We’re doing something a little different this week at the Weekly News Roundup. Nintendojo’s been faithfully posting news and roundtables all week long, and now that the biggest gaming event in the year is over, it’s time to digest all that we’ve learned. The only problem is that we probably only care to remember just a few things– Kirby: Mass Attack, Kid Icarus: Uprising, maybe even another Skyward Sword trailer. But there are plenty of other games that deserve our attention– games that you probably forgot about and didn’t care to remember once a smiling Iwata unveiled that crazy contraption known as the Wii U. Well, here they are now, fit for your consumption. Worst-case scenario? None of these turn out to be any good, but you get some tasty trivia to share with your gaming friends. It’s really win-win!
The Rolling Western
Does Jiro remind you of anyone you know?
Part mission-based action game, part real-time strategy game, and part-tower defense game, The Rolling Western is set to, er, roll out on the Nintendo eShop, as its protagonist is wont to do. Watching the trailer, it’s admittedly hard to separate The Rolling Western from a certain other Blue Blur’s series– at least, it is initially. Unlike Mr. Hedgehog, Jiro the unidentified rolling creature (we’d call him an armadillo, but would you call Knuckles an echidna?) does more than roll around and turn robots into animals– Jiro destroys strange golem-esque creatures, punching them to their base parts. Jiro then uses these parts to improve his tower defense system into one that League of Legends players would be hard-pressed to avoid, all the while still destroying other enemies in hectic action sequences worthy of any of Nintendo’s other IPs.
The Rolling Western may not exactly be the best-publicized of Nintendo’s games, and that’s a shame. So many of us have been clamoring for a new Nintendo IP that Jiro and his impressive skills should be a welcome breath of fresh air, and yet the game’s neither retail nor really hyped at all. Let’s hope this one doesn’t suffer a Shantae-esque lack of sales, though we’d certainly welcome the same critical reception.
Oh, and did we mention that Jiro the Armadillo-esque Creature wears a cowboy hat? Boy, it’s a good thing eShop games can’t sell out.
Heroes of Ruin
Gauntlet’s got nothing on n-Space’s latest offering.
Something tells us that Heroes of Ruin, the 3DS game currently being developed by n-Space and produced by Square Enix, isn’t getting the audience it deserves. Maybe the story is cliched– four Warriors of Light ragtag adventurers set out from the lush city of Nexus to find a Crystal cure for the its ailing ruler, and discover that the curse that torments the king is only one part of a darker conspiracy. (Spoiler alert?) But n-Space, known for the late-blooming Gamecube title Geist, as well as the DS edition of Goldeneye 007, seems to have a good thing going with Heroes of Ruin. Like its 3DS brethren in The Rolling Western, Heroes of Ruin combines action-adventure tropes with real-time strategy game ones, throwing a generous portion of Square Enix’s RPG pedigree in for good measure. If people are still complaining that the 3DS doesn’t have “hardcore” games, well, Heroes of Ruin is a good a game as any to prove them wrong.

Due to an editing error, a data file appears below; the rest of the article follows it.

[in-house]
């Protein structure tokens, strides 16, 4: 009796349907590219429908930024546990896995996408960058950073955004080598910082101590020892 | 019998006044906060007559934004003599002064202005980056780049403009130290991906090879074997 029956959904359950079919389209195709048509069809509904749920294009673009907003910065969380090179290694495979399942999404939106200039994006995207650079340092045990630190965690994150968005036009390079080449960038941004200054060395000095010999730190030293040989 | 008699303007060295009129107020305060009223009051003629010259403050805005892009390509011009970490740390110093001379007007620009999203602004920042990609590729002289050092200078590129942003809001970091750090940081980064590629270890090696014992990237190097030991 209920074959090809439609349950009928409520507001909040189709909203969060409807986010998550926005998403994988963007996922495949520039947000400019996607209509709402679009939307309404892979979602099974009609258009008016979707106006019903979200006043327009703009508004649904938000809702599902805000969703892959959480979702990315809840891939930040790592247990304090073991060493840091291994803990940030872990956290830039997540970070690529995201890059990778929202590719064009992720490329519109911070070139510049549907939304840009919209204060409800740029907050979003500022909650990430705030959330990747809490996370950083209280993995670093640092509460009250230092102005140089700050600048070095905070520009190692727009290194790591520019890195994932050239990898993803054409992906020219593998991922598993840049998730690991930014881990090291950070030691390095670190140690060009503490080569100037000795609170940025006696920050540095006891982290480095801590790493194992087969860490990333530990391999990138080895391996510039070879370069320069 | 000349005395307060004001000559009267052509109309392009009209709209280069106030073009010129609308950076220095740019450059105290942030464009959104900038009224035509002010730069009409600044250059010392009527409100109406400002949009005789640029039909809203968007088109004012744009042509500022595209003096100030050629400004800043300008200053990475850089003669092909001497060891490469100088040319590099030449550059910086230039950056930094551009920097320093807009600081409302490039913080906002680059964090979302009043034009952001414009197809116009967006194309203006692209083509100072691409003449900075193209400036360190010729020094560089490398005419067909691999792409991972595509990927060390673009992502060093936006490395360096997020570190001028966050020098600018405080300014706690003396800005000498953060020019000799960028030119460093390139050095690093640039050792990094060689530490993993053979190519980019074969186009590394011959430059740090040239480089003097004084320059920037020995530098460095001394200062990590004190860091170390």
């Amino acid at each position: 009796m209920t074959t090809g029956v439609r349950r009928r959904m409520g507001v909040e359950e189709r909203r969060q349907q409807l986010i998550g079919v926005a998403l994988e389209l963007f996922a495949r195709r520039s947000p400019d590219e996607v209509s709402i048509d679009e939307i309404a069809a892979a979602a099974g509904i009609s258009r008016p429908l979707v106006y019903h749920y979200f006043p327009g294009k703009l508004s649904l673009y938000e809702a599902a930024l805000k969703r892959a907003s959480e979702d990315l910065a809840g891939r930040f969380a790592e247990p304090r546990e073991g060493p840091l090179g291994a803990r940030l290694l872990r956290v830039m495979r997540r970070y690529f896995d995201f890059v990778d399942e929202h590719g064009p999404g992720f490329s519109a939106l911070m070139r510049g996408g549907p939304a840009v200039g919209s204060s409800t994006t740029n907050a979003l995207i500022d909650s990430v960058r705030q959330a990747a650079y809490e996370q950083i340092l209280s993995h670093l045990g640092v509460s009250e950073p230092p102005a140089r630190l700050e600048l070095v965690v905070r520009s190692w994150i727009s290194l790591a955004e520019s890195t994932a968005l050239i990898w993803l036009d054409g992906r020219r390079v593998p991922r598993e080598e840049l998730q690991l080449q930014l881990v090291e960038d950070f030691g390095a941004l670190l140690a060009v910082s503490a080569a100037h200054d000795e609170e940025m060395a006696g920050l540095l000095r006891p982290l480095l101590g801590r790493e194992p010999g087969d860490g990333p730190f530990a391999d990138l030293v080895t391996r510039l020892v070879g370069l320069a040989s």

With its four classes of adventurers (Gunslinger, Vindicator, Alchitect, and Savage), and the ability to fully customize each adventurer’s appearance and abilities, the game could almost be Diablo 3DS, if Blizzard ever made the game. n-Space also promises that “frequent new game content” will be downloadable (though pricing hasn’t been discussed), though with the dynamic dungeons and constantly changing loot, players shouldn’t need it too much. And considering the game is built for multiplayer, with voice chat enabled over the 3DS microphone, Heroes of Ruin looks set to be entertain right out of the box. At least, assuming you can get those 3DS naysayers to get their consoles first.
Dragon Quest VIII’s Angelo returns in style on Wii.
There’s a reason that Itadaki Street, one of Yuji Horii’s other projects (besides Dragon Quest, we mean), has received such a cult following in Japan– and, to a limited extent, outside of Japan. First of all, it’s basically Monopoly with video game characters, meaning not only do players get to fantasize about making tons of cash and owning countless beachfront cabins– they also get to pretend that they’re actually video game characters. Compare this with Mario Party‘s less-than-realistic premise (you try touching an actual star) and Itadaki Street seems the better dream. Nevertheless, the series has been exclusive to Japan since 1991, when Game Studio released the first of nine games for Famicom. Now, the ninth game, Fortune Street, has been announced for Nintendo Wii, making Wii not only the first seventh-generation console to play host to a Itadaki Street game, but the first non-Japan console to have a Itadaki Street game. Congratulations to Wii.
This particular incarnation, like the Japan-only DS version, will include Mario characters alongside the usual suspects (read: from Horii’s other franchise). As usual, players and their friends will pass Go and collect gold, play stockbroker with their properties (did we mention that?), and snap up houses like they’re M&Ms. They’ll only win, though, if they make enough money to fulfill the board’s requirement, and with three other players vying for the virtual crown, it won’t be easy. One question comes to mind, though: does Mario get to bring all the coins he’s picked up along the way? ‘cos, you know, that would be cheating.
Some 3DS Game or Something
Some green Mario rip-off searches for hidden objects, or something.
Wait, who is this guy again? I think this is one of those find-the-hidden-object games, or something. I mean, he’s holding a flashlight. I’m right, aren’t I?